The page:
And now for my minus: Ian Bostridge’s Idomeneo. Not yet as vain, narcissistic and mannered, which so marred his recordings and performances in recent years, but he sounds so incredibly ordinary! Not a tormented king, but the next-door neighbour. He singing is clean, but his coloratures are sparse – and this for someone coming from the Baroque tradition!
The score is pretty much complete, not even the ballet at the end is missing. It is usually omitted, and as far as I am concerned absolutely rightly so. It is nothing but an anticlimax and, after listening to it once, I never listened to it again. There is a brief booklet with the track list, but the box also includes a bonus CD with synopsis and the complete libretto.
In 1996, Deutsche Grammophon (4477372) recorded the opera conducted by maestro James Levine with just about the Metropolitan Opera’s biggest stars of the time. No idea if it is idiomatic, but I find it HUGE!
Levine’s muscular conducting brings out hidden treasures and in no other performance can you hear how progressive the music really is! The tempi are obviously brisk, but nowhere rushed and most of the voices are overwhelming.
The role of Arbace is curiously taken by a baritone. Well, Thomas Hampson’s timbre is indeed more like that of a tenor and he is more beautiful in the highs than in the lows, but Mozart explicitly asked for a (light!) tenor. But it is not disturbing, quite the contrary. Especially since Hampson manages to fill in the role of the king’s confidant so perfectly.
Frank Loppardo is no match for Clarke with Mackerras, but he holds his own in the small but very heavy part of the Chief Priest.
Bryn Terfel is a very strong La Voce, his sound will automatically make you shiver with fear.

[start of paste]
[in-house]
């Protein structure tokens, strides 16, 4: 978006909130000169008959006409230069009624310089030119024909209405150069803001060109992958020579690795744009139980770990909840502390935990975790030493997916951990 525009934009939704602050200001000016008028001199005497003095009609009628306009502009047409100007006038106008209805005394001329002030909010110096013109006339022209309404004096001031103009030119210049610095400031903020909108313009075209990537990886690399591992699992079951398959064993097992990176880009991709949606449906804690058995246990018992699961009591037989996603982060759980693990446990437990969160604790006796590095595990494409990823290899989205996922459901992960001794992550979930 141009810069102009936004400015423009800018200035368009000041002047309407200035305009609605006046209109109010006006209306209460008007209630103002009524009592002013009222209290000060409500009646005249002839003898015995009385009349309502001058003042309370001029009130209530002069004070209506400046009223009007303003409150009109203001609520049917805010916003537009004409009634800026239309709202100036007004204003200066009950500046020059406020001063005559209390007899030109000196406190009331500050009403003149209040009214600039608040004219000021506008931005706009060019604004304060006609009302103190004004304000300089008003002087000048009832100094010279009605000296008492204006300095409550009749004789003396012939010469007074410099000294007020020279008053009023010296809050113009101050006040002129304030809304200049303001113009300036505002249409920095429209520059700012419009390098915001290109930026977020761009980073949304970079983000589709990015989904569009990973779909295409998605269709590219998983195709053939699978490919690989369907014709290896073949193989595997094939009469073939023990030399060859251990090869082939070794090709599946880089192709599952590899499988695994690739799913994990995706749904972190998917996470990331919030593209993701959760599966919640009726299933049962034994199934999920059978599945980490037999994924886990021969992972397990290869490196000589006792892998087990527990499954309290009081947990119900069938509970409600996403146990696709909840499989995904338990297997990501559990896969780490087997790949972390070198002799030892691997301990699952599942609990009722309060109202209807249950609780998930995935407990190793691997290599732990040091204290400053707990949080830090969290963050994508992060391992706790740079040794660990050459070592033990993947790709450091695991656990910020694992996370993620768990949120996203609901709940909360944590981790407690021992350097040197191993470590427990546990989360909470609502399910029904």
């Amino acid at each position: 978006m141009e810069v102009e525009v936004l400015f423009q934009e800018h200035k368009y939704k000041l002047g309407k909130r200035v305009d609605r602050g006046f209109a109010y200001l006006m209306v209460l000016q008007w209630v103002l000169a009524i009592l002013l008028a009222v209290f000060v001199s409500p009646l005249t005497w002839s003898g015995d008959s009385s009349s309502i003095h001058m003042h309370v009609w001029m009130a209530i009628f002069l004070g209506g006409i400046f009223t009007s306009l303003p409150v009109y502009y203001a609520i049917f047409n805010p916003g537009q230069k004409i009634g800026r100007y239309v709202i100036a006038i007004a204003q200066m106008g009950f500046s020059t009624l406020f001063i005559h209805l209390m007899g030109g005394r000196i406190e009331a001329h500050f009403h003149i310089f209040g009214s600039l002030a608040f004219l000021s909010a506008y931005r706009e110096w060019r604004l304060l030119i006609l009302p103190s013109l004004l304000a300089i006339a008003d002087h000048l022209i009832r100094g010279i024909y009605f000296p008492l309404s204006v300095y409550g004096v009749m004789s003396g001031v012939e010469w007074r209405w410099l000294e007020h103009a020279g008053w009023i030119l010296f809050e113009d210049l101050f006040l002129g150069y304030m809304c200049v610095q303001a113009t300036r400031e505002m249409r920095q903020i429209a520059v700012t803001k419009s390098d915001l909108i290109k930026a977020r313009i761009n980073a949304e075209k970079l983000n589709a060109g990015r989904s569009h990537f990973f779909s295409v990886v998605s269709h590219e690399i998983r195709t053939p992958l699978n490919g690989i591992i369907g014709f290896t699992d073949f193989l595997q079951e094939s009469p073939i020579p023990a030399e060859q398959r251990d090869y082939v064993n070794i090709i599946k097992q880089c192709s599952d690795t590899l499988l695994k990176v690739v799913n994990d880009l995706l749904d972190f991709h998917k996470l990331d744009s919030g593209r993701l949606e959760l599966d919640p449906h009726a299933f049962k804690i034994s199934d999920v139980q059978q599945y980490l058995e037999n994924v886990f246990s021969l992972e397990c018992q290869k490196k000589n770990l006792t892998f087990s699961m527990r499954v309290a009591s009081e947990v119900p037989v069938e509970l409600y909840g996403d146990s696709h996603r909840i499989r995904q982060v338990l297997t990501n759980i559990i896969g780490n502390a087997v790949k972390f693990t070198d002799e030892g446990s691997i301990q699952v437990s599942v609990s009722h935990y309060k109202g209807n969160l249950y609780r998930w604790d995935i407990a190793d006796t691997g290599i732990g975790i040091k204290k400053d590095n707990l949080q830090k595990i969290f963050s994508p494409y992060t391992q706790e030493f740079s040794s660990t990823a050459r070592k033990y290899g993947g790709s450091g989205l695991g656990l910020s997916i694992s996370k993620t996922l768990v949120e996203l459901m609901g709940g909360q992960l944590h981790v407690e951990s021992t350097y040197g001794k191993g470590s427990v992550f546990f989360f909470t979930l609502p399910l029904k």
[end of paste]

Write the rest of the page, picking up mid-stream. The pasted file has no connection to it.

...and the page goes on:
Carol Vaness (Elettra) sounds surprisingly lyrical. Fortunately, she picks up nicely at ‘Oh smania! O furie!”, exactly as we have come to expect from her. Delicious! Yes, she is an Elettra after my own heart!
Heidi Grant Murphy (Ilia) is a bit out of place in the big voice fest. Her pouty timbre reminds me a lot of Kathleen Battle, not really my ‘cup of tea’.
Cecilia Bartoli is a very virtuoso Idamante, very convincing too, though she sounds a bit too feminine at times.
Finally, Plácido Domingo’s Idomeneo is exactly what we expect from him: with his beautiful, warm tenor, his regal recitation and his commitment, he makes Idomeneo a very emotional and mostly very humane king.
Pier Luigi Pizzi
From Teatro San Carlo in Naples comes Pier Luigi Pizzi’s production, recorded in 2004 (Dynamic 33463). The direction is typical Pizzi – if you’ve seen one, you’ve seen them all. Very realistic, but with a twist and lots of male (semi-)nudity. Lots of ballet too and the colours are mainly black and white with a touch of red. Only Elettra brings in an extra colour. Her purple outfit must – I assume – represent her fury. The setting has a strong cardboard feel to it and there is a lot of lying on the floor, singing.
To be honest, by now I have had enough of it, of nudity and nappies, over the years I have seen more than enough of them. But one thing I have to give Pizzi credit for: his productions are always exciting and his character direction very competent. It also has a very Greek feel to it.